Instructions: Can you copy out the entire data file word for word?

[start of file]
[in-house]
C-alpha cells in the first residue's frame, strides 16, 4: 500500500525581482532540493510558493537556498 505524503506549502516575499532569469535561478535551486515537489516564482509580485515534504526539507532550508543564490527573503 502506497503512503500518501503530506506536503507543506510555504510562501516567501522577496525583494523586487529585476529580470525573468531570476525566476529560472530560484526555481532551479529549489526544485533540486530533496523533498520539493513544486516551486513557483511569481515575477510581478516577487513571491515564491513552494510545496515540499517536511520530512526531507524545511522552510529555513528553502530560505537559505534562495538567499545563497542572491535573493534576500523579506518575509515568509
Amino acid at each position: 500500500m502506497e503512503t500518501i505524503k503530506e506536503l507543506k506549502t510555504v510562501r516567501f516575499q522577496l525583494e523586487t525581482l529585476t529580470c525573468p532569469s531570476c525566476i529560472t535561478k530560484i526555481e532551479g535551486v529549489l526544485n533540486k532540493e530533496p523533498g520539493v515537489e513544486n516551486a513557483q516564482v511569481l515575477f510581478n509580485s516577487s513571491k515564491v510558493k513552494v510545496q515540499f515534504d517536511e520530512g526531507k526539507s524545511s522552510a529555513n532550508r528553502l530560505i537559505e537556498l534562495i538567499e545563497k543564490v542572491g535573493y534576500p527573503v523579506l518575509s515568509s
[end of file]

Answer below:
[in-house]
C-alpha cells in the first residue's frame, strides 16, 4: 500500500525581482532540493510558493537556498 505524503506549502516575499532569469535561478535551486515537489516564482509580485515534504526539507532550508543564490527573503 502506497503512503500518501503530506506536503507543506510555504510562501516567501522577496525583494523586487529585476529580470525573468531570476525566476529560472530560484526555481532551479529549489526544485533540486530533496523533498520539493513544486516551486513557483511569481515575477510581478516577487513571491515564491513552494510545496515540499517536511520530512526531507524545511522552510529555513528553502530560505537559505534562495538567499545563497542572491535573493534576500523579506518575509515568509
Amino acid at each position: 500500500m502506497e503512503t500518501i505524503k503530506e506536503l507543506k506549502t510555504v510562501r516567501f516575499q522577496l525583494e523586487t525581482l529585476t529580470c525573468p532569469s531570476c525566476i529560472t535561478k530560484i526555481e532551479g535551486v529549489l526544485n533540486k532540493e530533496p523533498g520539493v515537489e513544486n516551486a513557483q516564482v511569481l515575477f510581478n509580485s516577487s513571491k515564491v510558493k513552494v510545496q515540499f515534504d517536511e520530512g526531507k526539507s524545511s522552510a529555513n532550508r528553502l530560505i537559505e537556498l534562495i538567499e545563497k543564490v542572491g535573493y534576500p527573503v523579506l518575509s515568509s